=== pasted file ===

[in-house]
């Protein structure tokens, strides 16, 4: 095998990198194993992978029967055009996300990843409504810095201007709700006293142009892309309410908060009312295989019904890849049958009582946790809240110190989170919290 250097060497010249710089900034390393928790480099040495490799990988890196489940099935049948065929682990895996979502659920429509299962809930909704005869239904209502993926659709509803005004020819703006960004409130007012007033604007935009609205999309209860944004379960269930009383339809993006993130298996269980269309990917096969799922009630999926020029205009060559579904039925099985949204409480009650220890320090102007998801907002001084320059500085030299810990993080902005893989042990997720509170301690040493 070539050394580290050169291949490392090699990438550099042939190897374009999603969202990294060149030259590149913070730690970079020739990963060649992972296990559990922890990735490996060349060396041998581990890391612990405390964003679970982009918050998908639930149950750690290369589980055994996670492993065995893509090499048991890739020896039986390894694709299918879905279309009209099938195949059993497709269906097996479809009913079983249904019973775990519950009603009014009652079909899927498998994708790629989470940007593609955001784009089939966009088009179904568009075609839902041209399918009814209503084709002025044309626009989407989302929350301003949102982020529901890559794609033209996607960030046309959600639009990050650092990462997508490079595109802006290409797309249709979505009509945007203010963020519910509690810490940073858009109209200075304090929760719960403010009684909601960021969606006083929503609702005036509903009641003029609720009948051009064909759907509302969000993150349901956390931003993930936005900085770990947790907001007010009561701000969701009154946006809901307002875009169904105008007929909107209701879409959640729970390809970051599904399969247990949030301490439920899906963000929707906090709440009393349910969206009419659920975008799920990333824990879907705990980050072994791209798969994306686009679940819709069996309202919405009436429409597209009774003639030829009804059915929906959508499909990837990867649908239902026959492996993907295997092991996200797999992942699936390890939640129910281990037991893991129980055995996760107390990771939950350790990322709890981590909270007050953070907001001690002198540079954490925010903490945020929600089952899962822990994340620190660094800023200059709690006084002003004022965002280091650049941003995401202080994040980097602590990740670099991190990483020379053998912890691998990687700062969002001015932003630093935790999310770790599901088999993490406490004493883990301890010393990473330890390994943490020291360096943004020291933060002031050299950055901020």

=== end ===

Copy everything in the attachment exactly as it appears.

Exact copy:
[in-house]
């Protein structure tokens, strides 16, 4: 095998990198194993992978029967055009996300990843409504810095201007709700006293142009892309309410908060009312295989019904890849049958009582946790809240110190989170919290 250097060497010249710089900034390393928790480099040495490799990988890196489940099935049948065929682990895996979502659920429509299962809930909704005869239904209502993926659709509803005004020819703006960004409130007012007033604007935009609205999309209860944004379960269930009383339809993006993130298996269980269309990917096969799922009630999926020029205009060559579904039925099985949204409480009650220890320090102007998801907002001084320059500085030299810990993080902005893989042990997720509170301690040493 070539050394580290050169291949490392090699990438550099042939190897374009999603969202990294060149030259590149913070730690970079020739990963060649992972296990559990922890990735490996060349060396041998581990890391612990405390964003679970982009918050998908639930149950750690290369589980055994996670492993065995893509090499048991890739020896039986390894694709299918879905279309009209099938195949059993497709269906097996479809009913079983249904019973775990519950009603009014009652079909899927498998994708790629989470940007593609955001784009089939966009088009179904568009075609839902041209399918009814209503084709002025044309626009989407989302929350301003949102982020529901890559794609033209996607960030046309959600639009990050650092990462997508490079595109802006290409797309249709979505009509945007203010963020519910509690810490940073858009109209200075304090929760719960403010009684909601960021969606006083929503609702005036509903009641003029609720009948051009064909759907509302969000993150349901956390931003993930936005900085770990947790907001007010009561701000969701009154946006809901307002875009169904105008007929909107209701879409959640729970390809970051599904399969247990949030301490439920899906963000929707906090709440009393349910969206009419659920975008799920990333824990879907705990980050072994791209798969994306686009679940819709069996309202919405009436429409597209009774003639030829009804059915929906959508499909990837990867649908239902026959492996993907295997092991996200797999992942699936390890939640129910281990037991893991129980055995996760107390990771939950350790990322709890981590909270007050953070907001001690002198540079954490925010903490945020929600089952899962822990994340620190660094800023200059709690006084002003004022965002280091650049941003995401202080994040980097602590990740670099991190990483020379053998912890691998990687700062969002001015932003630093935790999310770790599901088999993490406490004493883990301890010393990473330890390994943490020291360096943004020291933060002031050299950055901020």